January 9, 2009


Posted by Judi Lynn Lake at 13:41
Greetings Friends!

Since I've intended this blog to be a "safe-haven" for all Christians to share "life as it happens," I am thrilled to step aside today for guest blogger, Omega In Christo. If anyone else is interested to "guest author" on this blog, feel free to e-mail me at judi@judilake.com. Please be advised that all material is subject for approval.

In the meantime, following are Omega In Christo's thoughts for the day:

Thoughts For Friday, January 9, 2009:I found the following Sermon by St. Augustine rather profound and provoking. He wrote it in the third century. As a repentant convert and Bishop, he was writing at a time when all of northern Africa had become Christian and the Roman Empire was collapsing.
The Word of the Father, by whom all time was created, was made flesh and was born in time for us. He, without whose divine permission no day completes its course, wished to have one day for His human birth. In the bosom of His Father He existed before all the cycles of ages born of an earthly mother. He entered upon the course of the years on this day.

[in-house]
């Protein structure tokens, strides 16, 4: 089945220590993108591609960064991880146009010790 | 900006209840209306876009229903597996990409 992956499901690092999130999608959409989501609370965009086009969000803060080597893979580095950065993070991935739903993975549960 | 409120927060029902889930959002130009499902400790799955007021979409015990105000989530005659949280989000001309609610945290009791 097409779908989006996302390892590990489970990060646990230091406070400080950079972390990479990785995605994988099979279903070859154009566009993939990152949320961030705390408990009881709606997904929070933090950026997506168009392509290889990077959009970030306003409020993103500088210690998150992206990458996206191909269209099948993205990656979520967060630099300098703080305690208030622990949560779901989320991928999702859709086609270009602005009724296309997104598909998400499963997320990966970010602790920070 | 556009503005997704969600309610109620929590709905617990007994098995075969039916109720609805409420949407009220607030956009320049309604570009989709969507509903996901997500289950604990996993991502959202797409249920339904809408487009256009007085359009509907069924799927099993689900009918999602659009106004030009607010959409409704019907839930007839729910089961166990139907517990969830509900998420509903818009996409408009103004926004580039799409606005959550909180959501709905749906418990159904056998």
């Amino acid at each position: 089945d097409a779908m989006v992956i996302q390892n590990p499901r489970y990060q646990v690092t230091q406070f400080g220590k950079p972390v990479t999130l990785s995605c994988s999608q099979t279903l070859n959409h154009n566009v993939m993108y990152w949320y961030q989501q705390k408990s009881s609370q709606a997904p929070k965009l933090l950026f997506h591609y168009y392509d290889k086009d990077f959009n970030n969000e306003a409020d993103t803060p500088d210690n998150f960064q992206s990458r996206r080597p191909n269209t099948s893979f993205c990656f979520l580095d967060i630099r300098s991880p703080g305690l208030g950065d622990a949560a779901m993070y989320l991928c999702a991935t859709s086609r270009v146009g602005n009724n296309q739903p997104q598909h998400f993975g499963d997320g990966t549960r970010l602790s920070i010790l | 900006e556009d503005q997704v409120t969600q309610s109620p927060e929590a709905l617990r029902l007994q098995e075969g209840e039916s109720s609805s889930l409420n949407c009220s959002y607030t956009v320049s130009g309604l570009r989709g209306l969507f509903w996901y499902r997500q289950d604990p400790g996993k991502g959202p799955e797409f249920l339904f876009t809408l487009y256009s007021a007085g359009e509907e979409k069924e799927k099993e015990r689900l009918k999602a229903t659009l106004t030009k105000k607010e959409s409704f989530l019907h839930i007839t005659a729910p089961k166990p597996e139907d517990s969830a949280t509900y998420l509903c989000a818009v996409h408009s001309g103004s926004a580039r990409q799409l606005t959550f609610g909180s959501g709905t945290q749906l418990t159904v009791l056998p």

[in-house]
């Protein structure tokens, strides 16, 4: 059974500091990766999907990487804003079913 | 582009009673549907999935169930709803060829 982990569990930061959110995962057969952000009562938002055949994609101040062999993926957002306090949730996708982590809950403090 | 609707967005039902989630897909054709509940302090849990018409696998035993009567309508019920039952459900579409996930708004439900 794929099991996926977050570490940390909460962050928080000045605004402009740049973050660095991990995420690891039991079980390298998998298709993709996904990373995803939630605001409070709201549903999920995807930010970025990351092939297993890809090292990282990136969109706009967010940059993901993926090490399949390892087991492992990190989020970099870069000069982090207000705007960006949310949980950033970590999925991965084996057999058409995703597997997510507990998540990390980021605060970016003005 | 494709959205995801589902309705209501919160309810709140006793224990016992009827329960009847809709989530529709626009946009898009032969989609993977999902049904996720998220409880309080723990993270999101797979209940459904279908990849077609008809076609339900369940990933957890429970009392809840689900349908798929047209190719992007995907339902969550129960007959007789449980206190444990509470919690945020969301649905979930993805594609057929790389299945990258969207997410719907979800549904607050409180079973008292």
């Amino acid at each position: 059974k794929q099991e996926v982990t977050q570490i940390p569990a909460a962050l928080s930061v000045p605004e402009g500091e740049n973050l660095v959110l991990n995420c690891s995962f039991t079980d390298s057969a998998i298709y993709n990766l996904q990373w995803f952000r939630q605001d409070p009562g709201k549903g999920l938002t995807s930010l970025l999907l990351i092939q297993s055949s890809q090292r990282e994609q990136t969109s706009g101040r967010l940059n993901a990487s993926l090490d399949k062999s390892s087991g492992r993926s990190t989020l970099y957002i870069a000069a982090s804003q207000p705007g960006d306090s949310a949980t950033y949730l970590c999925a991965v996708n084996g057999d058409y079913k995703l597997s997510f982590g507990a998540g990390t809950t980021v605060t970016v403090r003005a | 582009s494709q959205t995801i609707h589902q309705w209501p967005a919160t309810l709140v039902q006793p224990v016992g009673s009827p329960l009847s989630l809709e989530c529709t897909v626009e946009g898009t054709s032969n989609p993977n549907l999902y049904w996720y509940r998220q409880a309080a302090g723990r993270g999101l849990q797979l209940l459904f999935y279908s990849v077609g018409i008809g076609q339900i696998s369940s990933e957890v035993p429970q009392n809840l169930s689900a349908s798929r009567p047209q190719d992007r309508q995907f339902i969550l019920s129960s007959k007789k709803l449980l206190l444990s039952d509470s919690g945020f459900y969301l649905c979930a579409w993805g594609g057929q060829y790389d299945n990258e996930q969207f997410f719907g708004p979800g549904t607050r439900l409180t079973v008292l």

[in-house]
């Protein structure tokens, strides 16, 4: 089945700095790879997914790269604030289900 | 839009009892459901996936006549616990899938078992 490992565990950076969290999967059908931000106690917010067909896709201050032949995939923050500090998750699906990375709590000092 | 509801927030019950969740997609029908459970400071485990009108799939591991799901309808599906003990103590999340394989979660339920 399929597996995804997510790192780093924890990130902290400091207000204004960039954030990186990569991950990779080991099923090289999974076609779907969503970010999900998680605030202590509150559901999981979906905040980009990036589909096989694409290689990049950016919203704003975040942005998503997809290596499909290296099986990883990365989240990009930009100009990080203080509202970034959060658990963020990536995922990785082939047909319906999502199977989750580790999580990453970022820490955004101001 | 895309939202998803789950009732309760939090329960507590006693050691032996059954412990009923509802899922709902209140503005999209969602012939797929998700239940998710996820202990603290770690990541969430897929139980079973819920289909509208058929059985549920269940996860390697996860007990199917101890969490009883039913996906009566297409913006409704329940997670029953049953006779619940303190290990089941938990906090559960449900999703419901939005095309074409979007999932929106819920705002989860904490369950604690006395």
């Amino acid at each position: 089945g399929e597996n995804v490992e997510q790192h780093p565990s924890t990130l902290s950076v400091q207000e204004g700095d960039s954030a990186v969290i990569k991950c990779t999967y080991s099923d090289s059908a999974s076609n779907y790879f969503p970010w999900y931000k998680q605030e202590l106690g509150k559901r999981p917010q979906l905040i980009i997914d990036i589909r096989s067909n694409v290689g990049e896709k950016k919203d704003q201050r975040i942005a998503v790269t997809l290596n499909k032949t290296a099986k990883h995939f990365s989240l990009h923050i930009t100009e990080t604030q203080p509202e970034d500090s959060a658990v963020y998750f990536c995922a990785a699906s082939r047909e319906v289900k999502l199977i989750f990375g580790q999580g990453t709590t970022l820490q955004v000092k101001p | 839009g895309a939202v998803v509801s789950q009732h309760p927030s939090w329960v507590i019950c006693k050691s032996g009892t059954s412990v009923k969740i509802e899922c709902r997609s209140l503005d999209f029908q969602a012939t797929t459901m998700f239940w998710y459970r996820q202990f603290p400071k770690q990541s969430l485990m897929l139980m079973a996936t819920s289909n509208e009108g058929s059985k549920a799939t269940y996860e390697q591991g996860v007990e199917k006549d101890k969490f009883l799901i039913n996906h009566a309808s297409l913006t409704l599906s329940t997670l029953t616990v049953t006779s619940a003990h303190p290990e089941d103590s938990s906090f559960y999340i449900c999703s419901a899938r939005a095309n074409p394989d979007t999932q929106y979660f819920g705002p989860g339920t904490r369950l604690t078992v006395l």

The Maker of man became man that He, Ruler of the stars, might be nourished at the breast: that He, the Bread, might be hungry; that He the Fountain, might thirst, that He, the Light, might sleep; that He, the Way, might be wearied by the journey; that He, the Truth, might be accused by false witnesses, that He the Judge of the living and the dead might be brought to trial by a mortal judge, that He, Justice, might be condemned by the unjust; that He Discipline, might be scourged with whips; that He the Foundation, might be suspended upon a cross, that Courage might be weakened, that Security might be wounded, that Life might die.

To endure these and similar indignities for us, to free us, unworthy creatures, He who existed as the Son of God before all ages, without a beginning, designed to become the Son of Man in these recent years. He did this although He who submitted to such great evils for our sake had done no evil and although we, who were the recipients of so much good at His hands, had done nothing to merit these benefits.
Sermons on the Liturgical Seasons, trans. Sister Mary Sarah Muldowney, R.S.M. v.38 The Fathers of the Church, ed. Roy Joseph Deferran, New York: Fathers of the Church, Inc. p.28


The following video, On My Cross, courtesy of You Tube


Anonymous said...

Beautiful and moving post. Praise the Lord in Christ Jesus.Amen.


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